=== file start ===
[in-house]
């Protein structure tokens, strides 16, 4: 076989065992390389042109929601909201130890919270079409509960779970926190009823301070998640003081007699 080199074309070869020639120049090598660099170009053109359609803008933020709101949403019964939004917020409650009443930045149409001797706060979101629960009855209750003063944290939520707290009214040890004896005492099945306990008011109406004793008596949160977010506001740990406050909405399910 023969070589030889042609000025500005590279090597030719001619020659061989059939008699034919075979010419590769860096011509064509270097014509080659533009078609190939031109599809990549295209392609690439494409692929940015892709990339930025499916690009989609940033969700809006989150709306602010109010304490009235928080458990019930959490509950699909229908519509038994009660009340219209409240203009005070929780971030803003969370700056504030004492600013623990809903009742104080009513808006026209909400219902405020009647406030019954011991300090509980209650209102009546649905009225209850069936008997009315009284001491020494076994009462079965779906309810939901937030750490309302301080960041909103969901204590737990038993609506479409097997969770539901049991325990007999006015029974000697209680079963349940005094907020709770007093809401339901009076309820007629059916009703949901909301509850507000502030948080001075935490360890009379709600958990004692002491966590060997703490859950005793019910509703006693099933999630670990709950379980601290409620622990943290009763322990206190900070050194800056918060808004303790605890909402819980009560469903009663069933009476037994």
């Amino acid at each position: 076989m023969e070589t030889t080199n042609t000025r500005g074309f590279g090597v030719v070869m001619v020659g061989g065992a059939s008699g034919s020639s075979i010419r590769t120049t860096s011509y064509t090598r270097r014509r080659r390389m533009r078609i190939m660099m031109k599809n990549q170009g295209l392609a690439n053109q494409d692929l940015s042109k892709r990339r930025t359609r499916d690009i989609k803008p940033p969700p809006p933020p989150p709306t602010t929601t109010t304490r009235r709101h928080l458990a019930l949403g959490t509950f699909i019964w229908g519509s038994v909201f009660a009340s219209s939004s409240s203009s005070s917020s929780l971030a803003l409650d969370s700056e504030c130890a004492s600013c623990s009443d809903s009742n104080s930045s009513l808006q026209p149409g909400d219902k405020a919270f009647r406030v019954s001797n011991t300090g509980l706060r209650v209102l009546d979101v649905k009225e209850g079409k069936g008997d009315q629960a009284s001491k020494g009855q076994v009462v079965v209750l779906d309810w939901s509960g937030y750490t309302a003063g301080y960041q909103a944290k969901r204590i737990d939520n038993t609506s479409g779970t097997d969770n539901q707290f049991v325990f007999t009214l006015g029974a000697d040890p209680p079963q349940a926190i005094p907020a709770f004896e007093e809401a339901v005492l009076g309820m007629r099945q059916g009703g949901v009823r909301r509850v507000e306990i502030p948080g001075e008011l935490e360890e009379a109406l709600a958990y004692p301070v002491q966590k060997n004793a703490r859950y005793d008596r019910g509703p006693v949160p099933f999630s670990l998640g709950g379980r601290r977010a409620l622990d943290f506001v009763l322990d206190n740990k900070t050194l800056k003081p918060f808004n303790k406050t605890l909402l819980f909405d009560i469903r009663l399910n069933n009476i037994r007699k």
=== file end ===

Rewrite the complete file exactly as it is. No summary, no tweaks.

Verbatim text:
[in-house]
């Protein structure tokens, strides 16, 4: 076989065992390389042109929601909201130890919270079409509960779970926190009823301070998640003081007699 080199074309070869020639120049090598660099170009053109359609803008933020709101949403019964939004917020409650009443930045149409001797706060979101629960009855209750003063944290939520707290009214040890004896005492099945306990008011109406004793008596949160977010506001740990406050909405399910 023969070589030889042609000025500005590279090597030719001619020659061989059939008699034919075979010419590769860096011509064509270097014509080659533009078609190939031109599809990549295209392609690439494409692929940015892709990339930025499916690009989609940033969700809006989150709306602010109010304490009235928080458990019930959490509950699909229908519509038994009660009340219209409240203009005070929780971030803003969370700056504030004492600013623990809903009742104080009513808006026209909400219902405020009647406030019954011991300090509980209650209102009546649905009225209850069936008997009315009284001491020494076994009462079965779906309810939901937030750490309302301080960041909103969901204590737990038993609506479409097997969770539901049991325990007999006015029974000697209680079963349940005094907020709770007093809401339901009076309820007629059916009703949901909301509850507000502030948080001075935490360890009379709600958990004692002491966590060997703490859950005793019910509703006693099933999630670990709950379980601290409620622990943290009763322990206190900070050194800056918060808004303790605890909402819980009560469903009663069933009476037994």
């Amino acid at each position: 076989m023969e070589t030889t080199n042609t000025r500005g074309f590279g090597v030719v070869m001619v020659g061989g065992a059939s008699g034919s020639s075979i010419r590769t120049t860096s011509y064509t090598r270097r014509r080659r390389m533009r078609i190939m660099m031109k599809n990549q170009g295209l392609a690439n053109q494409d692929l940015s042109k892709r990339r930025t359609r499916d690009i989609k803008p940033p969700p809006p933020p989150p709306t602010t929601t109010t304490r009235r709101h928080l458990a019930l949403g959490t509950f699909i019964w229908g519509s038994v909201f009660a009340s219209s939004s409240s203009s005070s917020s929780l971030a803003l409650d969370s700056e504030c130890a004492s600013c623990s009443d809903s009742n104080s930045s009513l808006q026209p149409g909400d219902k405020a919270f009647r406030v019954s001797n011991t300090g509980l706060r209650v209102l009546d979101v649905k009225e209850g079409k069936g008997d009315q629960a009284s001491k020494g009855q076994v009462v079965v209750l779906d309810w939901s509960g937030y750490t309302a003063g301080y960041q909103a944290k969901r204590i737990d939520n038993t609506s479409g779970t097997d969770n539901q707290f049991v325990f007999t009214l006015g029974a000697d040890p209680p079963q349940a926190i005094p907020a709770f004896e007093e809401a339901v005492l009076g309820m007629r099945q059916g009703g949901v009823r909301r509850v507000e306990i502030p948080g001075e008011l935490e360890e009379a109406l709600a958990y004692p301070v002491q966590k060997n004793a703490r859950y005793d008596r019910g509703p006693v949160p099933f999630s670990l998640g709950g379980r601290r977010a409620l622990d943290f506001v009763l322990d206190n740990k900070t050194l800056k003081p918060f808004n303790k406050t605890l909402l819980f909405d009560i469903r009663l399910n069933n009476i037994r007699k």